Jude P. Morte / Ramon Sy, Jude P. Morte | July 14, 2007 00:00
Captivating CrossoverThere is a growing number of crossover SUVs that look and drive like a car, but the overall experience is very much like a minivan or station wagon. One example is the Chrysler Pacifica.
The Pacifica is labeled as a "midsize crossover SUV," and while this may be just another example from the fertile minds of the people from the Auburn Hills, Michigan (USA)-based parent company, the Pacifica does have a distinct personality compared to minivans or SUVs. Its lines don't scream "mommy-mobile" and the overall look is similar to its (Mercedes Benz or MB) R-Class cousin or the new Honda CR-V, but inside there is a luxurious interior, and more than enough seats to qualify for carpooling or long trips with six to seven people in tow. It's easy to see why this vehicle is so hard to wedge into any one specific category.
The interior looks upscale, expensive and modern, but the wood trim accents look tacky. The look and feel is reinforced by topnotch materials used throughout. It's not exactly MB quality, but it does the job of showing a high-end look. The airconditioning unit blows VERY cold air and even the rear occupants get to control the aircon's blower speed, but the rear section has only four vents. Several storage areas abound, and there are four power outlets. The driver menu and hazard buttons within the middle dashboard panel are within easy reach, but are small. The audio entertainment is great, but needs treble end help and its usage can be ingratiating.
Getting into the Pacifica Touring 4.0L AWD (the unit provided for this test drive) is actually easier than with most cars and SUVs. No need to stoop down or step up, just open the door and the seat is right there to greet you. There are power-adjustable captain's chairs for the driver and front passenger, and have easy-to-reach door-mounted controls similar to that on MB models. There are dual memory settings to keep the driver's seating preferences, and shorter drivers will like the power-adjustable pedals.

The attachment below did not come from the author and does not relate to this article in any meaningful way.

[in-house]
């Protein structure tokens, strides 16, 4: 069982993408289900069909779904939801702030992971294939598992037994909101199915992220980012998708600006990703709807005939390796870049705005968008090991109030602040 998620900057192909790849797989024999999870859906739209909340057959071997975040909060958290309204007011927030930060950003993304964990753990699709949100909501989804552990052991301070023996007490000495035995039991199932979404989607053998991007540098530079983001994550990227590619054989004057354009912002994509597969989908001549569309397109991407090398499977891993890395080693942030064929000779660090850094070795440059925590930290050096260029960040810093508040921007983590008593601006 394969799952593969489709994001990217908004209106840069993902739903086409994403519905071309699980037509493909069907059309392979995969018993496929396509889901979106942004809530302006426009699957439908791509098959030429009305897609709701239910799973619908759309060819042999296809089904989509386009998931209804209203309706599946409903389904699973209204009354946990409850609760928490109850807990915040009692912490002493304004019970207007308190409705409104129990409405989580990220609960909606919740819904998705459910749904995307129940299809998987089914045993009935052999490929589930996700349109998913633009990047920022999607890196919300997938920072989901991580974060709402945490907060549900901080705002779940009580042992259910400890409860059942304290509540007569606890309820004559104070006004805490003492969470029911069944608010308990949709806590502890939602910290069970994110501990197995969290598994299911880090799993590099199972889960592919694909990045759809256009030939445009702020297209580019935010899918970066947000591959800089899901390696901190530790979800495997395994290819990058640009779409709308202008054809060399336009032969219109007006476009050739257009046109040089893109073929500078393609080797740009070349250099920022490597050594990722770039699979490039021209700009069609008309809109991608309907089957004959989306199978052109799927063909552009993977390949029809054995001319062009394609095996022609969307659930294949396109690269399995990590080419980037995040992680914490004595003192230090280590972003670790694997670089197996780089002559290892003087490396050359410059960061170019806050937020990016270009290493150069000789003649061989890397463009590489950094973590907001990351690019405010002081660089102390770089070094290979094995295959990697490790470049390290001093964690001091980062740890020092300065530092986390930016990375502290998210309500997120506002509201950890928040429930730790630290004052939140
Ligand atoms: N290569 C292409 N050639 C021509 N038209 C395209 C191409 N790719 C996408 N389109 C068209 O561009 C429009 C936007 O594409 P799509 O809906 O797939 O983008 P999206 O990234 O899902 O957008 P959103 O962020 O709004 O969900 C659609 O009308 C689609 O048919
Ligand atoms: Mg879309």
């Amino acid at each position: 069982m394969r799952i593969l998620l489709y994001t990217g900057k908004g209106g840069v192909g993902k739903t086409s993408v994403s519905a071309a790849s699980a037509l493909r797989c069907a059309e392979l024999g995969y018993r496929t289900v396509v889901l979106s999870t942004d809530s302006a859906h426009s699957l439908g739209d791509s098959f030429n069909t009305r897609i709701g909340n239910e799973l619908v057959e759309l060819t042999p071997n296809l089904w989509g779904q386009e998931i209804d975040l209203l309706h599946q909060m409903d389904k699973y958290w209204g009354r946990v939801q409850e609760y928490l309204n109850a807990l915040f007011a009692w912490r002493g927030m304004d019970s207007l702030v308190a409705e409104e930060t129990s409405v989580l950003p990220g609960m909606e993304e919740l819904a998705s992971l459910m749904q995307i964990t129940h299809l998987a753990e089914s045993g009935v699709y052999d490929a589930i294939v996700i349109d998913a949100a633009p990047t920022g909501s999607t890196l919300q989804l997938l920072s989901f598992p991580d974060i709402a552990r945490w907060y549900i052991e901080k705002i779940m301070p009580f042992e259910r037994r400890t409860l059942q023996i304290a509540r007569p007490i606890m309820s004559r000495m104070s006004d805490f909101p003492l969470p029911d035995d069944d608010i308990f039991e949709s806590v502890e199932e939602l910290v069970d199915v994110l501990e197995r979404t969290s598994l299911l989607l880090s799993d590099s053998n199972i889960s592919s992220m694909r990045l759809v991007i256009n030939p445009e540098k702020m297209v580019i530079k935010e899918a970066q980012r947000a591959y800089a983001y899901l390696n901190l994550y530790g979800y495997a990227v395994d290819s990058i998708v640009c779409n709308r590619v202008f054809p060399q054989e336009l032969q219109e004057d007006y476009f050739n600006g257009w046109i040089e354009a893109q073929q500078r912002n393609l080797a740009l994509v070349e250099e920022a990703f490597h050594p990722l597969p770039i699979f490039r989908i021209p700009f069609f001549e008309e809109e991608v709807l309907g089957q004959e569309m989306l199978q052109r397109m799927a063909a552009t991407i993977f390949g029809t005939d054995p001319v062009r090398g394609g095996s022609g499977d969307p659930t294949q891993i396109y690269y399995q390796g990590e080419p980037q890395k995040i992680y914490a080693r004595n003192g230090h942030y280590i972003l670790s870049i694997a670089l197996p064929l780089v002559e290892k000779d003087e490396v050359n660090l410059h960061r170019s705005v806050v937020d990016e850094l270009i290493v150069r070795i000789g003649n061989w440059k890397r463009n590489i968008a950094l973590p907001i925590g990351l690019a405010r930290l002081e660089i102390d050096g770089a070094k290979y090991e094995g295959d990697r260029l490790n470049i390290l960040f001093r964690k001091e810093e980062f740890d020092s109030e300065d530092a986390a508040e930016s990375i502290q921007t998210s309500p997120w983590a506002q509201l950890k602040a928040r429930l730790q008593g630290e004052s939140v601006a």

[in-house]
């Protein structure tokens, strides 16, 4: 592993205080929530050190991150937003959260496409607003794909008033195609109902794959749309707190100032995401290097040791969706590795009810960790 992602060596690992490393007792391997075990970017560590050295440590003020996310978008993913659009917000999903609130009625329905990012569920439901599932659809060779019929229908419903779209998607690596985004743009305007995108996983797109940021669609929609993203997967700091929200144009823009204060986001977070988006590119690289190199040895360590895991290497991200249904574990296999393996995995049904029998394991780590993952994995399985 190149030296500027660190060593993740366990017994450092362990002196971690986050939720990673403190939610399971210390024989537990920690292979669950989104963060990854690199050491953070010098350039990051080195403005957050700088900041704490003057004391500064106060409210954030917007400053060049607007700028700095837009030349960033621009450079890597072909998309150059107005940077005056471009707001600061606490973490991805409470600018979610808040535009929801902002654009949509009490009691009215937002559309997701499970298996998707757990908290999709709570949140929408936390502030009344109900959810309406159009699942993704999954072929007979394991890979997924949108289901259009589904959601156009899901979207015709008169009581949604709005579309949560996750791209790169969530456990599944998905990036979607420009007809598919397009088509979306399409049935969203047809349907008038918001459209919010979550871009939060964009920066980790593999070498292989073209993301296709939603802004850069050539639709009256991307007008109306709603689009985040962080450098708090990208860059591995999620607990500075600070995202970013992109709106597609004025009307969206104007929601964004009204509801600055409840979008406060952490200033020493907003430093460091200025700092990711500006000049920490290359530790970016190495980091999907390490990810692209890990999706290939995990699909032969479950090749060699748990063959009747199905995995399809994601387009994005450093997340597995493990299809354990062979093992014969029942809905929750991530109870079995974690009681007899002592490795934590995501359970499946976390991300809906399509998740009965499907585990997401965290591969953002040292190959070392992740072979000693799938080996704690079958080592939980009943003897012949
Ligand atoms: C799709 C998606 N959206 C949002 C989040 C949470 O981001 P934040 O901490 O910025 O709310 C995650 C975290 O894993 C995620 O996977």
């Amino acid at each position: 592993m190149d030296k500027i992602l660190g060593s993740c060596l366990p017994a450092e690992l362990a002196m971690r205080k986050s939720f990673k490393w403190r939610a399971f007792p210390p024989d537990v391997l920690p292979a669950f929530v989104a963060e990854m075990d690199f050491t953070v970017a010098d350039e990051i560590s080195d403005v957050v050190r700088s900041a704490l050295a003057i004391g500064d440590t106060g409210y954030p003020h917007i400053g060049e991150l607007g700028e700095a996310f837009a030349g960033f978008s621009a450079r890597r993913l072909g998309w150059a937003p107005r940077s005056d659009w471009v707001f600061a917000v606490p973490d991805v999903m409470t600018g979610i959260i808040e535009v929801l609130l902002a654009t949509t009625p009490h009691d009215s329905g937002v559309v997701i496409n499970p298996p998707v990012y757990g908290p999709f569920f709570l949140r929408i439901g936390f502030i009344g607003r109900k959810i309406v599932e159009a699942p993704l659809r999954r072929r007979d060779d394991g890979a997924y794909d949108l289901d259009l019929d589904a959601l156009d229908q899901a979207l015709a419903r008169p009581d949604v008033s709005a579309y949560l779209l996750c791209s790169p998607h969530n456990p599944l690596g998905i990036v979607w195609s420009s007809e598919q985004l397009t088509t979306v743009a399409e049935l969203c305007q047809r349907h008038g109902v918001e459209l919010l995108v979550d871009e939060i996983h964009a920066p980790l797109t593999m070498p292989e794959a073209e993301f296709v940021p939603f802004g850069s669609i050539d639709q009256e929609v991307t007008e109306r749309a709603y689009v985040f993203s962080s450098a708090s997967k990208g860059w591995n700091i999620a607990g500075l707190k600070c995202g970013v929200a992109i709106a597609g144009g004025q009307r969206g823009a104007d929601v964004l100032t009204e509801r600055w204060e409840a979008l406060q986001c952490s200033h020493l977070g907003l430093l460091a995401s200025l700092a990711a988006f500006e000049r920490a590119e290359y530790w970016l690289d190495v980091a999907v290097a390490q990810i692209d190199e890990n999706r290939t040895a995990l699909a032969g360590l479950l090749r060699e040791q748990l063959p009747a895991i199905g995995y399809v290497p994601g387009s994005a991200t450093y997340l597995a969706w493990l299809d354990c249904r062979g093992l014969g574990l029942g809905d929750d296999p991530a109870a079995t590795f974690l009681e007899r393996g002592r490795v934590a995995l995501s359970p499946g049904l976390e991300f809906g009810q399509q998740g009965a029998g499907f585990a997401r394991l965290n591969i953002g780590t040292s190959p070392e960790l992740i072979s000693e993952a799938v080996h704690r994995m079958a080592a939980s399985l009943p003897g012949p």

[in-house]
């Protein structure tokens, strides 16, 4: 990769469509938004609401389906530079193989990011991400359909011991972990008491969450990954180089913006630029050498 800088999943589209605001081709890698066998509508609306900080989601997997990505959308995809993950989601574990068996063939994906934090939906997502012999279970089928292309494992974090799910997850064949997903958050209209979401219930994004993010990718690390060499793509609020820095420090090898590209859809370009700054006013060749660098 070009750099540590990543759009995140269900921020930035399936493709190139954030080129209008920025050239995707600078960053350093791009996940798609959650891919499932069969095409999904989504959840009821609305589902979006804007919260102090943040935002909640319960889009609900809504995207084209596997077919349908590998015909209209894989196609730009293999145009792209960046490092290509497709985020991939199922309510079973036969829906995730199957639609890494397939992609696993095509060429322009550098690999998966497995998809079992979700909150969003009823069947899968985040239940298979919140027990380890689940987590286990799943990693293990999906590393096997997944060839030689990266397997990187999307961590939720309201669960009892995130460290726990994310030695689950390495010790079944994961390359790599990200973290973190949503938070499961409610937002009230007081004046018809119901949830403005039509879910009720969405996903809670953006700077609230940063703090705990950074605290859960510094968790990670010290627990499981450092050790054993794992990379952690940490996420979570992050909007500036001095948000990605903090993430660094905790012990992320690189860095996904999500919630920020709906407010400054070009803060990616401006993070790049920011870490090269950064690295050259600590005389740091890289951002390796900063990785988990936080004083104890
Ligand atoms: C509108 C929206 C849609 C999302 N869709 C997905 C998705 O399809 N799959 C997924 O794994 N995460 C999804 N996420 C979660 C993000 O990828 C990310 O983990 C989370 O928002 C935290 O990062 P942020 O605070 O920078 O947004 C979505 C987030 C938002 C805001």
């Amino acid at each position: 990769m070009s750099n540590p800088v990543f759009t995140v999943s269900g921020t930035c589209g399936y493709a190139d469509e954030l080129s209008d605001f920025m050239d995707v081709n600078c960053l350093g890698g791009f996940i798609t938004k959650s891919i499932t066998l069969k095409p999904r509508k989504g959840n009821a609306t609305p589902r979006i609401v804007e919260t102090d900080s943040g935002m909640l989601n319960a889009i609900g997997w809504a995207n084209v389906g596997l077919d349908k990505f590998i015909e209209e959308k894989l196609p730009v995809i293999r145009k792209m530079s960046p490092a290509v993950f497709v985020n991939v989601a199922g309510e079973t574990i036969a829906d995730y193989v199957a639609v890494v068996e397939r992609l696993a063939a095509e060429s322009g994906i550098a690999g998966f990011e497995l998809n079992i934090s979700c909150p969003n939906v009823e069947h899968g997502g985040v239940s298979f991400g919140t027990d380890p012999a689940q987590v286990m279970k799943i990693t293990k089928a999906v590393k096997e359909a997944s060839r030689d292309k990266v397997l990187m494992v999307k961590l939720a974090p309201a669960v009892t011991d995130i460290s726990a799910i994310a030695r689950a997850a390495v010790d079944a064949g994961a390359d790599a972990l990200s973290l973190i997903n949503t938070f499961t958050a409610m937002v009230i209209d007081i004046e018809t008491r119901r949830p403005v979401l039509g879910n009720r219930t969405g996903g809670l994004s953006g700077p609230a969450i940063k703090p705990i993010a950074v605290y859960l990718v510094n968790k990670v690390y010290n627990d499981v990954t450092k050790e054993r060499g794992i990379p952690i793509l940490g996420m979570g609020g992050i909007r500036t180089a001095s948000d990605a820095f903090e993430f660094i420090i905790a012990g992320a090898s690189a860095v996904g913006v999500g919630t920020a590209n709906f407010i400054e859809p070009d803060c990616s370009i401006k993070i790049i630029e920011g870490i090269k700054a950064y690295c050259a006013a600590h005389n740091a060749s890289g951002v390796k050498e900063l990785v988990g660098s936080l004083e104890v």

Overall the Pacifica's seats are more than accommodating. The soft leather, ample padding and support combo are instantly comfortable, even after hours of driving. When the third row seats are folded flat, cargo space is 13 cubic feet, but when both rear rows are folded flat, loading opens up to a large 43.6 cubic feet. Also, both rear rows have visible detailed and numbered instructions for tumbling and folding. Seating-wise, the only drawback is third row headroom; it's a bit bigger than most SUV's third rows, but anybody 5'10" (the height of this writer) or above seated at the third row will have his or her head get really intimate with the Pacifica's ceiling.
Take the Pacifica out for a spin and you'll find that acceleration from rest is a little soft, but once the big V6 gets its wind, the SUV moves quickly. Six-speed transmission shifts are crisply done (in automatic mode), and it rarely misses an opportunity to grab a lower gear for more power. However, the upper rpm range is narrow, fourth gear is quite tall, and there's a slight delay in shifting when using the Autostick manual mode feature. Tested top speed is 210kph and city consumption was registered at 8.27 kilometers per liter (km/l), but mixed driving yielded a thirsty five (5) km/l.
Handling is great for this SUV. With traction control off, the Pacifica's Michelin Energy 235/65R17s break grip at 80-90kph, and the traction control significantly reduces throttle output at moderate understeer onwards. The ride is also great, but can be floaty to some due to its long wheelbase. Steering is light and provides solid feedback, but can be a bit blunt.
The Pacifica is surprising when it comes to its safety features. Brake grip and parking brake grip are very strong, but the parking brake deactivation lever is hard to find. Located parallel to the driver's left knee (similar to the new Ford Explorer), its operation can feel like you're doing abdominal exercises, especially in stop-go traffic and the unit is on an incline or descent. The side mirrors are wide, and there's an autodim feature for the rear view and left hand side mirrors to reduce glare during night driving. The headlights are bright even at the "dim" setting, but activating the foglights and the waterspray for the rear glass can be a bit confusing.
The Pacifica's blend of size, power, handling and features are impressive, and it should, given its P2.85 million tag. If you're looking for comfort and convenience in a stylish package, the Pacifica is a captivating crossover that deserves attention.